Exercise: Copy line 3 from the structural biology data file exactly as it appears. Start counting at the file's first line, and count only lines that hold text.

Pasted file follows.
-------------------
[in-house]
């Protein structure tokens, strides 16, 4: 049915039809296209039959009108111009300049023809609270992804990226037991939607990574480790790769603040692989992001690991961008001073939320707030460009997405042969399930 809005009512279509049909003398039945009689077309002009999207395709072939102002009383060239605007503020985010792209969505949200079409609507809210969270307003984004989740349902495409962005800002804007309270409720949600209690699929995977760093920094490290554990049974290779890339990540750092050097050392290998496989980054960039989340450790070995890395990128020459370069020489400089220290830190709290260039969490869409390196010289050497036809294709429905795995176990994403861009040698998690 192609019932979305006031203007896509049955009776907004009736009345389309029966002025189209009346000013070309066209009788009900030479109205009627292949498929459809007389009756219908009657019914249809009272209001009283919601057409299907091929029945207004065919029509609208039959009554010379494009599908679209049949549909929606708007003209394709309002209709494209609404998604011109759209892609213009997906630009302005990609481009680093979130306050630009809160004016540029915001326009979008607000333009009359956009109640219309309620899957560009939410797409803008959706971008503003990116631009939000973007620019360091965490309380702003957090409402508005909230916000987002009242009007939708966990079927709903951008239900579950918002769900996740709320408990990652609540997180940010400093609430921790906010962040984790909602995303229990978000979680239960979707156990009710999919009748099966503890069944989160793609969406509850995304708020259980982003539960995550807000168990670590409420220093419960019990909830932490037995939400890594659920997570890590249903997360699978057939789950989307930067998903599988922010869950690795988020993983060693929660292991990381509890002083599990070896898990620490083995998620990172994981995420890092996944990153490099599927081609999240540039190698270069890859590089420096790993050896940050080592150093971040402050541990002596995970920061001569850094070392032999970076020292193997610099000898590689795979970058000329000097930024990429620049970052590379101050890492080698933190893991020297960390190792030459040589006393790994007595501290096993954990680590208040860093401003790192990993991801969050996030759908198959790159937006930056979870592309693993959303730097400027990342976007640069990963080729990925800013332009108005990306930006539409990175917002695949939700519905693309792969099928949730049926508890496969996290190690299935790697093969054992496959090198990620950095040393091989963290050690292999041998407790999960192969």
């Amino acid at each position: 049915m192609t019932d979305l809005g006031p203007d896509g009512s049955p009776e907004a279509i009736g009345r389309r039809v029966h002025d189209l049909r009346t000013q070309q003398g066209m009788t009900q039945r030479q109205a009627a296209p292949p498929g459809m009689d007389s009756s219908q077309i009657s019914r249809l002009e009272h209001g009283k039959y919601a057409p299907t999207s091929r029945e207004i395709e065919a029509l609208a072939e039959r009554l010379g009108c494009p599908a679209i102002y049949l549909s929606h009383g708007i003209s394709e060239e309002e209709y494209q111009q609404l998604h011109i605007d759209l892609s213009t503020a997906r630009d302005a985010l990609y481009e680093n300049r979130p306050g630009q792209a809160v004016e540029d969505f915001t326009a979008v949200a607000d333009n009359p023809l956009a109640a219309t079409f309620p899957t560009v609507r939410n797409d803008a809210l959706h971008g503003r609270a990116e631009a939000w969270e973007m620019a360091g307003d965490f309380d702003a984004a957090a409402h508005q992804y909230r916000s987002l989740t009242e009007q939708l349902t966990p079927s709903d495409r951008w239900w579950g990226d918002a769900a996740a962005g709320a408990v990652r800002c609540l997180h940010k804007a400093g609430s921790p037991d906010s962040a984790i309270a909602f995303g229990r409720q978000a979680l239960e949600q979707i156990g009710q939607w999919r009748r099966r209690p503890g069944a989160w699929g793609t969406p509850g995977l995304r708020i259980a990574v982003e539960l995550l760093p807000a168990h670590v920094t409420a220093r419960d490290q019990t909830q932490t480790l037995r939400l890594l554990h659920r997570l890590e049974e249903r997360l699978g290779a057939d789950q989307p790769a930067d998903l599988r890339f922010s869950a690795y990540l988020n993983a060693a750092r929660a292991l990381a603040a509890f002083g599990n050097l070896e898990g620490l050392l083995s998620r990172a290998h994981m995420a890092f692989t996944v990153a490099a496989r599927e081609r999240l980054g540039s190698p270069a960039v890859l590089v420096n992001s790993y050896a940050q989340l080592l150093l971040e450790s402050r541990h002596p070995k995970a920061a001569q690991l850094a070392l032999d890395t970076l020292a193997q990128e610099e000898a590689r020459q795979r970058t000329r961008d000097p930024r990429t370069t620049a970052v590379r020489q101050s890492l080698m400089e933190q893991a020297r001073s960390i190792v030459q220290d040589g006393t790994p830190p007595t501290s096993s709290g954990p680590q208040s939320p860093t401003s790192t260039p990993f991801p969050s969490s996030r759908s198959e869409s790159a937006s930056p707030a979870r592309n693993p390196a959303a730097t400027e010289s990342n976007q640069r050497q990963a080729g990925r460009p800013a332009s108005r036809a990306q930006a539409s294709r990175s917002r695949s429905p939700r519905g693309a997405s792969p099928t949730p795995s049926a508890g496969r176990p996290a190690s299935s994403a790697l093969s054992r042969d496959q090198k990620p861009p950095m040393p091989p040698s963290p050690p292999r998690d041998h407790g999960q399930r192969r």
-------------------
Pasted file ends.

């Amino acid at each position: 049915m192609t019932d979305l809005g006031p203007d896509g009512s049955p009776e907004a279509i009736g009345r389309r039809v029966h002025d189209l049909r009346t000013q070309q003398g066209m009788t009900q039945r030479q109205a009627a296209p292949p498929g459809m009689d007389s009756s219908q077309i009657s019914r249809l002009e009272h209001g009283k039959y919601a057409p299907t999207s091929r029945e207004i395709e065919a029509l609208a072939e039959r009554l010379g009108c494009p599908a679209i102002y049949l549909s929606h009383g708007i003209s394709e060239e309002e209709y494209q111009q609404l998604h011109i605007d759209l892609s213009t503020a997906r630009d302005a985010l990609y481009e680093n300049r979130p306050g630009q792209a809160v004016e540029d969505f915001t326009a979008v949200a607000d333009n009359p023809l956009a109640a219309t079409f309620p899957t560009v609507r939410n797409d803008a809210l959706h971008g503003r609270a990116e631009a939000w969270e973007m620019a360091g307003d965490f309380d702003a984004a957090a409402h508005q992804y909230r916000s987002l989740t009242e009007q939708l349902t966990p079927s709903d495409r951008w239900w579950g990226d918002a769900a996740a962005g709320a408990v990652r800002c609540l997180h940010k804007a400093g609430s921790p037991d906010s962040a984790i309270a909602f995303g229990r409720q978000a979680l239960e949600q979707i156990g009710q939607w999919r009748r099966r209690p503890g069944a989160w699929g793609t969406p509850g995977l995304r708020i259980a990574v982003e539960l995550l760093p807000a168990h670590v920094t409420a220093r419960d490290q019990t909830q932490t480790l037995r939400l890594l554990h659920r997570l890590e049974e249903r997360l699978g290779a057939d789950q989307p790769a930067d998903l599988r890339f922010s869950a690795y990540l988020n993983a060693a750092r929660a292991l990381a603040a509890f002083g599990n050097l070896e898990g620490l050392l083995s998620r990172a290998h994981m995420a890092f692989t996944v990153a490099a496989r599927e081609r999240l980054g540039s190698p270069a960039v890859l590089v420096n992001s790993y050896a940050q989340l080592l150093l971040e450790s402050r541990h002596p070995k995970a920061a001569q690991l850094a070392l032999d890395t970076l020292a193997q990128e610099e000898a590689r020459q795979r970058t000329r961008d000097p930024r990429t370069t620049a970052v590379r020489q101050s890492l080698m400089e933190q893991a020297r001073s960390i190792v030459q220290d040589g006393t790994p830190p007595t501290s096993s709290g954990p680590q208040s939320p860093t401003s790192t260039p990993f991801p969050s969490s996030r759908s198959e869409s790159a937006s930056p707030a979870r592309n693993p390196a959303a730097t400027e010289s990342n976007q640069r050497q990963a080729g990925r460009p800013a332009s108005r036809a990306q930006a539409s294709r990175s917002r695949s429905p939700r519905g693309a997405s792969p099928t949730p795995s049926a508890g496969r176990p996290a190690s299935s994403a790697l093969s054992r042969d496959q090198k990620p861009p950095m040393p091989p040698s963290p050690p292999r998690d041998h407790g999960q399930r192969r």